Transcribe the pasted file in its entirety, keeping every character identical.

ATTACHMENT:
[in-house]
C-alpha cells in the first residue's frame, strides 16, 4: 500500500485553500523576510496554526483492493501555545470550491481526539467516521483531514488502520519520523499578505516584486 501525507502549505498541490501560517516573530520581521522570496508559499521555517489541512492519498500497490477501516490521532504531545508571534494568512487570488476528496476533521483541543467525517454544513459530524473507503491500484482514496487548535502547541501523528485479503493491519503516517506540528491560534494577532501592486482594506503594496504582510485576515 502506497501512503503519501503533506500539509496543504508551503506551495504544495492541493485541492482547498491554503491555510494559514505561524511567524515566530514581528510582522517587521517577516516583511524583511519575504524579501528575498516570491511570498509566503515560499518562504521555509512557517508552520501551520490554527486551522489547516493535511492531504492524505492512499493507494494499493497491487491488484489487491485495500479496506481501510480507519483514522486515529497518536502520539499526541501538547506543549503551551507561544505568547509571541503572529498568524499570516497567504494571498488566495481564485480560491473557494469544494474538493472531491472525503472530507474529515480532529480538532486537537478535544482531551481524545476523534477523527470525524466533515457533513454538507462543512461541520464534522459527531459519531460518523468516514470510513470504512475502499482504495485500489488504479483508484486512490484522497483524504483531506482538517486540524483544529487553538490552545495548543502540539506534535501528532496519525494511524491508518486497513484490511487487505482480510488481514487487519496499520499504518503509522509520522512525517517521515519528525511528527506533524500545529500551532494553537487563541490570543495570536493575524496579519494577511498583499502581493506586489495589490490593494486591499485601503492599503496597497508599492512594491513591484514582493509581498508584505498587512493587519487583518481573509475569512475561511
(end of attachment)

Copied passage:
[in-house]
C-alpha cells in the first residue's frame, strides 16, 4: 500500500485553500523576510496554526483492493501555545470550491481526539467516521483531514488502520519520523499578505516584486 501525507502549505498541490501560517516573530520581521522570496508559499521555517489541512492519498500497490477501516490521532504531545508571534494568512487570488476528496476533521483541543467525517454544513459530524473507503491500484482514496487548535502547541501523528485479503493491519503516517506540528491560534494577532501592486482594506503594496504582510485576515 502506497501512503503519501503533506500539509496543504508551503506551495504544495492541493485541492482547498491554503491555510494559514505561524511567524515566530514581528510582522517587521517577516516583511524583511519575504524579501528575498516570491511570498509566503515560499518562504521555509512557517508552520501551520490554527486551522489547516493535511492531504492524505492512499493507494494499493497491487491488484489487491485495500479496506481501510480507519483514522486515529497518536502520539499526541501538547506543549503551551507561544505568547509571541503572529498568524499570516497567504494571498488566495481564485480560491473557494469544494474538493472531491472525503472530507474529515480532529480538532486537537478535544482531551481524545476523534477523527470525524466533515457533513454538507462543512461541520464534522459527531459519531460518523468516514470510513470504512475502499482504495485500489488504479483508484486512490484522497483524504483531506482538517486540524483544529487553538490552545495548543502540539506534535501528532496519525494511524491508518486497513484490511487487505482480510488481514487487519496499520499504518503509522509520522512525517517521515519528525511528527506533524500545529500551532494553537487563541490570543495570536493575524496579519494577511498583499502581493506586489495589490490593494486591499485601503492599503496597497508599492512594491513591484514582493509581498508584505498587512493587519487583518481573509475569512475561511